IF YOU HAD TO PICK, WHICH IS A bigger risk for your business today: land scarcity or talent scarcity? In fact, in light of new homes economics, they're practically the only two areas that really pit one of your companies against another in today's marketplace. According to data BUILDER compiles for its BUILDER 100 list, about 130,000 people work for the nation's top 100 home building companies. Translation: These companies closed on the sale of about three-and-a-half new homes per employee in 2004. Will you be able to count on each employee accounting for four homes finished and sold in 2006? Five?
As the room-for-everybody-to-prosper era winds down, big home builders will compete head-to-head on many fronts, especially for home buyers. Already, we're beginning to see a climate that insists construction supervisors know as much about customer focus as they know about building code … demands that purchasing managers get “selling-in” and information systems as much as negotiating deals with manufacturers … and expects that land acquisition executives function equally deftly at deciphering a landowner's psyche and charming a planning board as understanding soil stability and water runoff. Job descriptions place unprecedented emphasis on a balance of technical skills, team instincts, and powers of persuasion. Don't worry, that's just the marketplace—and its customers—telling us what business we're in.
“The Talent Squeeze: How to tie compensation to your arc of business growth” is an analysis of one of home building's challenges, getting the right person in the right job. The special report tells the story of the critical strategic issues, the financial ramifications, and the tactical practices and programs of hiring and retaining.
“Talent Test” by Bridget Mintz Testa (page 8) explores leadership's willingness and ability to “pay the price” of expanding and enriching its management-level talent pool. CEOs comment on the expense and return on investment they expect to get from casting “their most valuable assets”—people—in the right place job … and on the risk of not doing so.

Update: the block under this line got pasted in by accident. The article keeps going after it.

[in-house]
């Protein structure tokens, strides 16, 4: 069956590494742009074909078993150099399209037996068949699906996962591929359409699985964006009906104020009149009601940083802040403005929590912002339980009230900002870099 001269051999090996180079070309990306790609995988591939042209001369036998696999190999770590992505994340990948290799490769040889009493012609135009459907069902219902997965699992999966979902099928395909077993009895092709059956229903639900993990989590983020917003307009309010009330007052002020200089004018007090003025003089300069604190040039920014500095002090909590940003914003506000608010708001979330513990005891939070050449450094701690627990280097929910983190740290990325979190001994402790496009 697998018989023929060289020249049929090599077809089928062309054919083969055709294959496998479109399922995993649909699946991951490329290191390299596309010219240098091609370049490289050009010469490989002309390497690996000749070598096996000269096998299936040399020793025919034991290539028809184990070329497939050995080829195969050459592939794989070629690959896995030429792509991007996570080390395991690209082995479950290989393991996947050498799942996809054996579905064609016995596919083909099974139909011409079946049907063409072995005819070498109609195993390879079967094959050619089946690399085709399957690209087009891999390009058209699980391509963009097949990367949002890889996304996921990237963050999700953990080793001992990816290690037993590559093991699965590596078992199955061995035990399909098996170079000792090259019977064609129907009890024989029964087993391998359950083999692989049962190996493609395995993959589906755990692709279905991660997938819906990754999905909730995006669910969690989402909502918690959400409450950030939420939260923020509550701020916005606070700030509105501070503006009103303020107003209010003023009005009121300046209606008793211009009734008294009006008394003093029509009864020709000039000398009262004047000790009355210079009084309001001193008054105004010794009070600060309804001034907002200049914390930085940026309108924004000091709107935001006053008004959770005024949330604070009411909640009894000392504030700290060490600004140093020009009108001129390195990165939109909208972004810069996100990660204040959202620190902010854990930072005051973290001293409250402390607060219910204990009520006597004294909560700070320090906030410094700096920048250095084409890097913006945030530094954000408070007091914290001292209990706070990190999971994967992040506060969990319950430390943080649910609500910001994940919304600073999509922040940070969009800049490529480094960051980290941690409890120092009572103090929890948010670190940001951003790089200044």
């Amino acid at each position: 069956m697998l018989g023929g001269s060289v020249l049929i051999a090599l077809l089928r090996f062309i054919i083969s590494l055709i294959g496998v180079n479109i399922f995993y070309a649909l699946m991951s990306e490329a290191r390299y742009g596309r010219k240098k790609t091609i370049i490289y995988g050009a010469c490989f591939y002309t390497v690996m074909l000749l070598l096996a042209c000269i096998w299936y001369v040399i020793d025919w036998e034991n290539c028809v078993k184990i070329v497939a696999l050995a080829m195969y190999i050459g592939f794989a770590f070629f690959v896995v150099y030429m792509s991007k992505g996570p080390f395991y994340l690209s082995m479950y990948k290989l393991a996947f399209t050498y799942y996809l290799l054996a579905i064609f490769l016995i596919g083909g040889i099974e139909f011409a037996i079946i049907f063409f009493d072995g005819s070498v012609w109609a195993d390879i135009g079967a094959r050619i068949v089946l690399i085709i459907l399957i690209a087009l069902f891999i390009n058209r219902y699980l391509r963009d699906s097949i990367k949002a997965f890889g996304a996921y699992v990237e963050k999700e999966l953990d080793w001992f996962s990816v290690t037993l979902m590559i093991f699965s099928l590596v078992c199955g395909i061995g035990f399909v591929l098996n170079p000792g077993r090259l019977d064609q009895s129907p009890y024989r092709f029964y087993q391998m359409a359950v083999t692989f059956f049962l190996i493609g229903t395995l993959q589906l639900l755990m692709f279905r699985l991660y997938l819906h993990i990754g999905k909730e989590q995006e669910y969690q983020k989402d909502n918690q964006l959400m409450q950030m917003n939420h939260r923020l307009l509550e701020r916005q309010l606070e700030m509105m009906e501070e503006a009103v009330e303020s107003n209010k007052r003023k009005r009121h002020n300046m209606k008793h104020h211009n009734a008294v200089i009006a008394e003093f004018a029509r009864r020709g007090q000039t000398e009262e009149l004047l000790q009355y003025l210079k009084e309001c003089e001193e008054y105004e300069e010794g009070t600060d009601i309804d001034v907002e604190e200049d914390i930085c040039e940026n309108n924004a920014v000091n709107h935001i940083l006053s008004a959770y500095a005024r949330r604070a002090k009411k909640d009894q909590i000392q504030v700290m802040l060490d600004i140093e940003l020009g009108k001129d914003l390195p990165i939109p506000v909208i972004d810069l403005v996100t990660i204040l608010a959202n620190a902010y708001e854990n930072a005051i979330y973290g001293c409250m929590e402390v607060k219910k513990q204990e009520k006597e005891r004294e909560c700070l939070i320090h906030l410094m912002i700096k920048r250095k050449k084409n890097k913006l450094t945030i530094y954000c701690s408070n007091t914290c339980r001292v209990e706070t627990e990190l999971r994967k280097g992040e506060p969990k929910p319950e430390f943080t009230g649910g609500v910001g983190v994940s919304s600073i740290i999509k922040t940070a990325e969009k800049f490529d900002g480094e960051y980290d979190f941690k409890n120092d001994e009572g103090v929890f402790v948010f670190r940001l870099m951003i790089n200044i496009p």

“How to Play Base” (page 18) by Jamie Pirrello, who recently joined Michael P. Kahn and Associates as a managing director, evaluates the cost, the risk, and the return on investment of finding the right person. It also investigates how financial decision-makers attract the best talent to keep operations at optimum capacity, and at the same time, manage people costs to ensure that the company hits gross margin goals. Jamie also analyzes trends in structuring comp packages that put the most money into deferred compensation, pending performance, team, divisional, and corporate achievements.
“Playing for Keeps” by Abby Garcia Telleria (page 32) reports on initiatives and investments in retaining talent as the industry consolidates and competitors' appetite for people/proficiencies intensifies. What are the compensation trends, intangible career development and work-life balance programs, and morale-boosting events that effectively sustain talented people's loyalties, even as other big builders court those talents to fulfill their own needs? In “Class Struggle” (page 25), Lisa Marquis Jackson reports about builders who've gained an edge in reaching in the college ranks for multi-talented doers, managers, and strategists. Builders need to better define the richest raw materials they can identify among emerging job candidates, and court them as aggressively as other industry segments do to bring in the best.
In “Performance Art” (page 40), the Sharrow Group's Lou Csabay introduces a chapter that drills into key disciplines in a home builder's enterprise—marketing/sales, architecture, construction, finance, human resources, information technology, land acquisition, legal, purchasing—and sorts out the salaries, intensity of demand, key qualifications required, amount of turnover vs. the cost trends of retention, geographical dynamics, and, finally, a forecast on what will happen to salaries and compensation over the next 12 months.
What's your pick on which is tougher to get right, land or people?